Uncovering Two Hidden IEP Components
Did you know that you can request staff training so that your child’s school providers will better understand your child’s needs?
Or that the IEP can provide ongoing consults with your child’s special ed teachers and service providers so that you can learn how to support your child’s IEP at home?
Or that the IEP can designate time for your child’s school speech therapist to collaborate with your child’s teacher so that the teacher receives ongoing support and guidance to reinforce in class the skills the speech therapist is teaching in speech therapy sessions?
Years ago, Pete Wright asked me to write an article for Wrightslaw about Support for School Personnel and Parent Training, key components of a child’s IEP not used often enough. The goal is to provide services to teachers, providers, and parents to help them work more effectively with the child.
Support for School Personnel
Let’s say your child has sensory needs and deficits in social skills, but her general ed and P.E. teachers don’t have specific training in autism. You can request training by the school district’s autism specialist or occupational therapist to these teachers to show them how to accommodate your child’s sensory needs. This training can avoid negative behaviors caused when school staff doesn’t understand your child’s disability. And the school speech therapist can train the general education and P.E. teachers how to facilitate positive social interaction and to prompt sustained conversations between peers.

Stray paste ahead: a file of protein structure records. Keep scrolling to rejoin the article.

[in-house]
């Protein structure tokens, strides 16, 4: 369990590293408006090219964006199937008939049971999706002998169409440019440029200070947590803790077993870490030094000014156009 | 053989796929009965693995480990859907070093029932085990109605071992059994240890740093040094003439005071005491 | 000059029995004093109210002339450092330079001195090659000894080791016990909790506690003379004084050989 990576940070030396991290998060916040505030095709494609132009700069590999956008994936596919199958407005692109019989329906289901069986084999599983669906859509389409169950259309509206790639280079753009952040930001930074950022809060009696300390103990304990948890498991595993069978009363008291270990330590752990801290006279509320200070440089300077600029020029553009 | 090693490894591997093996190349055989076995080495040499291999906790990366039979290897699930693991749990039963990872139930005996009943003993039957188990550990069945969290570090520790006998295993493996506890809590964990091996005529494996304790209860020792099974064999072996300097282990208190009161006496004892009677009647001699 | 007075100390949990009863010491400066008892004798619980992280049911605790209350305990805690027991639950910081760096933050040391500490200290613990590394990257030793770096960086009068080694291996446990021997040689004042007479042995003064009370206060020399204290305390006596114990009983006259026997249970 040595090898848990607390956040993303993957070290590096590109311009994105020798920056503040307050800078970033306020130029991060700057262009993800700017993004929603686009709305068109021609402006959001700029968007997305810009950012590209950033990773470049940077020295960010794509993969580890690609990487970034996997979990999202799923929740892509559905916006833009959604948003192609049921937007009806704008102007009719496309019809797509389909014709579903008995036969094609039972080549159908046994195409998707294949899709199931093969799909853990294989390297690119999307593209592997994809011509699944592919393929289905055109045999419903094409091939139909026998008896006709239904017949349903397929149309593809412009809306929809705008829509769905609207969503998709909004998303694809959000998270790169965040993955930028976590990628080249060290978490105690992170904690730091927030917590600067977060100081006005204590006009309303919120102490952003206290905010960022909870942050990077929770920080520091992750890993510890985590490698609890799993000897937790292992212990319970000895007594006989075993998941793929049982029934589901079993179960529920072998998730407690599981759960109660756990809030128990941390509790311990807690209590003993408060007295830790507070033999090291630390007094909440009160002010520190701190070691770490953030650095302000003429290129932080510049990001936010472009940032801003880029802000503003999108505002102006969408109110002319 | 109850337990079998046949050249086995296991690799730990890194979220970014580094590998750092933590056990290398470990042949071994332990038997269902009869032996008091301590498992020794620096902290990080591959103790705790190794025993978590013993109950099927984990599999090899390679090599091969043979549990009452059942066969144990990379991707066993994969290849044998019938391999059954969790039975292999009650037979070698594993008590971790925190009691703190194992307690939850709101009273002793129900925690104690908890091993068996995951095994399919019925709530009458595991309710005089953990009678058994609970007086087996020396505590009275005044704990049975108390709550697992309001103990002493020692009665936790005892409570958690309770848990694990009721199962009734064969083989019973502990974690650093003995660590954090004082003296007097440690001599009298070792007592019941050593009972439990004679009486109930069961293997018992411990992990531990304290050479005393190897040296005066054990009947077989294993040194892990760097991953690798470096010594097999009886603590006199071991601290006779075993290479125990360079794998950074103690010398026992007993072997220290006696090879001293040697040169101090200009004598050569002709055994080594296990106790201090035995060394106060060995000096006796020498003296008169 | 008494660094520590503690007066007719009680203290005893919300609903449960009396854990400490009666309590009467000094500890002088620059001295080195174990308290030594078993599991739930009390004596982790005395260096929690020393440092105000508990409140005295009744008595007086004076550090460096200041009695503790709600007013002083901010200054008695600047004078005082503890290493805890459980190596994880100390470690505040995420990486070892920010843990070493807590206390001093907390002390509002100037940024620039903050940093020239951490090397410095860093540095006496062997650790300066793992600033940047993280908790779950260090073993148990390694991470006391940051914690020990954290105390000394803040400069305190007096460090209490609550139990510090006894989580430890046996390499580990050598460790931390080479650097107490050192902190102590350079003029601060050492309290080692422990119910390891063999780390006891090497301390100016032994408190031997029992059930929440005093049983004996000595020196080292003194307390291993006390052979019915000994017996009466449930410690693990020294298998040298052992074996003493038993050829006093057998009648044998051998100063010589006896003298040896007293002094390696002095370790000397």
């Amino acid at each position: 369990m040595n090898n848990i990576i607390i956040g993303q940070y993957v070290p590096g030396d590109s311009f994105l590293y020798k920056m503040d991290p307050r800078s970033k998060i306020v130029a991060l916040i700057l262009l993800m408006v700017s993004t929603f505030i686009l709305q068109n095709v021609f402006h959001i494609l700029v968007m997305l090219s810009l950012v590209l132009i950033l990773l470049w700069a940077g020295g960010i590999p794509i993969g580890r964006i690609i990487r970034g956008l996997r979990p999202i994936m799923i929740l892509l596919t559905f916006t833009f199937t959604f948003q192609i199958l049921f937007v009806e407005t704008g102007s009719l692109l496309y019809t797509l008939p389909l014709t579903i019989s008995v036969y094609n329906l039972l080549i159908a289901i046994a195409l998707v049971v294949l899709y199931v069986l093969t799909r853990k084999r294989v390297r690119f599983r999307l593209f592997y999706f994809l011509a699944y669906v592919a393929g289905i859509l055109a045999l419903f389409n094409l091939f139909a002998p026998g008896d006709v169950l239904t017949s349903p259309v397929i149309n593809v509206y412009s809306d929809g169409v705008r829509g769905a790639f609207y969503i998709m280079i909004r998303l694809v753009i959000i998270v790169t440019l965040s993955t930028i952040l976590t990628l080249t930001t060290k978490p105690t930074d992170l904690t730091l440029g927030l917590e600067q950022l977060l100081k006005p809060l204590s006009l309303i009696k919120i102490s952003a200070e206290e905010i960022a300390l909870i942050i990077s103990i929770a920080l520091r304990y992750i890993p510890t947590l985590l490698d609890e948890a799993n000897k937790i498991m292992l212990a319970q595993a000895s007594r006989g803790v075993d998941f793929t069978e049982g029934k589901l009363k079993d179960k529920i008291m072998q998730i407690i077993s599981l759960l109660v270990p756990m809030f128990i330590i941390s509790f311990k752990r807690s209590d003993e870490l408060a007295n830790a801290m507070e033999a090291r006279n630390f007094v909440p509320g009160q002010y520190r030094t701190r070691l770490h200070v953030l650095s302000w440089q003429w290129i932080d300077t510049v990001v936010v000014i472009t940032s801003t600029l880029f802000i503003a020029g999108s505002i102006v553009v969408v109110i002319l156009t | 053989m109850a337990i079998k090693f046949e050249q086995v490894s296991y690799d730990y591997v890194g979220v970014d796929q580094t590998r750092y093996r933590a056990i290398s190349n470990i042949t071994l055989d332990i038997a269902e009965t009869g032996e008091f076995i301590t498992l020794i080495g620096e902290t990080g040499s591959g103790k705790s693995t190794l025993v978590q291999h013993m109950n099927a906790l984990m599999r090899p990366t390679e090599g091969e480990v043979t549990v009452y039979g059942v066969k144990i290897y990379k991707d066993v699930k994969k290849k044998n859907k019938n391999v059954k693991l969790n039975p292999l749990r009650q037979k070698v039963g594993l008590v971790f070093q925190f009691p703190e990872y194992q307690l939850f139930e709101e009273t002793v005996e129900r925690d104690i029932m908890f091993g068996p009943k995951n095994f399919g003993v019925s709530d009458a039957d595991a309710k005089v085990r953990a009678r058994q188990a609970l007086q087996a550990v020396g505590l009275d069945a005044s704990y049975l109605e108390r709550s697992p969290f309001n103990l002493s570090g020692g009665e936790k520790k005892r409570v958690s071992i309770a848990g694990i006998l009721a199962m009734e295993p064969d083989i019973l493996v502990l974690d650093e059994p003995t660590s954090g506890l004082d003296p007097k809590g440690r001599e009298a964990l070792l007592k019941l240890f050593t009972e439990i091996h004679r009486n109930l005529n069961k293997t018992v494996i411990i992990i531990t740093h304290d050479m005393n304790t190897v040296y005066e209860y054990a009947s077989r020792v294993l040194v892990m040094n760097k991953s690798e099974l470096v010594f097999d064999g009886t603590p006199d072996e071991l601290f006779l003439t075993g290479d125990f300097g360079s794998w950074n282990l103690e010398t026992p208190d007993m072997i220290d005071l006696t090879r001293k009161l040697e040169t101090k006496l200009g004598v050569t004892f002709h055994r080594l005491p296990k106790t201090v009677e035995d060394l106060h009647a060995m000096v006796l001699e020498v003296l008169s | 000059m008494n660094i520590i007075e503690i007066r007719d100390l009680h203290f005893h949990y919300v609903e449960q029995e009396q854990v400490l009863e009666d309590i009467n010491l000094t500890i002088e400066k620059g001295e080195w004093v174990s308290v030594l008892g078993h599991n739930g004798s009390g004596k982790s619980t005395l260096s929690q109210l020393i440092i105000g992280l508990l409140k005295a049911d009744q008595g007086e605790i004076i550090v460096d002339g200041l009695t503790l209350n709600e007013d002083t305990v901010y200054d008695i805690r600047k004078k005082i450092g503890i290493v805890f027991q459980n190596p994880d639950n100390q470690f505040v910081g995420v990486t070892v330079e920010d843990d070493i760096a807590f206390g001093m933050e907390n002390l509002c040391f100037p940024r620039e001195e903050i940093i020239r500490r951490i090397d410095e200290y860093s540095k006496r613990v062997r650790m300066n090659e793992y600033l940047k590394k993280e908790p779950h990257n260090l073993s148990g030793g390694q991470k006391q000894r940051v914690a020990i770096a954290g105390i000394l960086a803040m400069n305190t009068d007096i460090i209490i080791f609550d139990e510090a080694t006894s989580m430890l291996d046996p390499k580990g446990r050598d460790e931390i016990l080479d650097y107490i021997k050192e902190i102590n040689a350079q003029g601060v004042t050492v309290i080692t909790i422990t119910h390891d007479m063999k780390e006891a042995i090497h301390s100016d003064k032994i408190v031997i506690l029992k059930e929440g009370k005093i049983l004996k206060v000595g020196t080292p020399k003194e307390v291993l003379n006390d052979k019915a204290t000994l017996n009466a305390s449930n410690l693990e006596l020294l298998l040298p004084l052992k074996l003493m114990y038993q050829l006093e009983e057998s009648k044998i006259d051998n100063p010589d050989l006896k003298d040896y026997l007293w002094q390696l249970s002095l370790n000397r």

Remember to designate who will conduct the training, who will receive the training, and the duration and frequency of the training. For a training occurring at the beginning of the school year, it’s important to specify the deadline for completion so that everyone gets off to a good start.
But remember— Support for School Personnel does not substitute for direct services by appropriate personnel, but supplements them.
Support for School Personnel can be especially important to train staff about disabilities such as traumatic brain injury, bipolar disorder, genetic diseases, and autism. Training can focus on how these disabilities affect the child’s education and how school staff should respond to situations arising from the child’s disability.
You can also include time for collaboration between the school provider and a private provider of the child so that their services can complement each other.
The law provides for parent training so that parents can learn skills to help implement their child’s IEP and to understand their child’s disability. Consistency is important so that parents receive a regular time for training each week or month by a designated provider. In this way, parents can support at home what teachers and providers are doing at school, such as developing social skills, improving reading and other academic skills, and addressing behavior. Again, designate who will train the parent, and the frequency and the duration of the training.
Parent training helps parents participate more actively in their child’s education and supports what the child is learning at school. Parents can share their insights and observations with school staff, which helps school personnel and parents work together.
For a more in-depth explanation and more specific examples, see my Wrightslaw article:
“Support for School Personnel and Parent Training: Often Overlooked Keys to Success” by Susan Bardet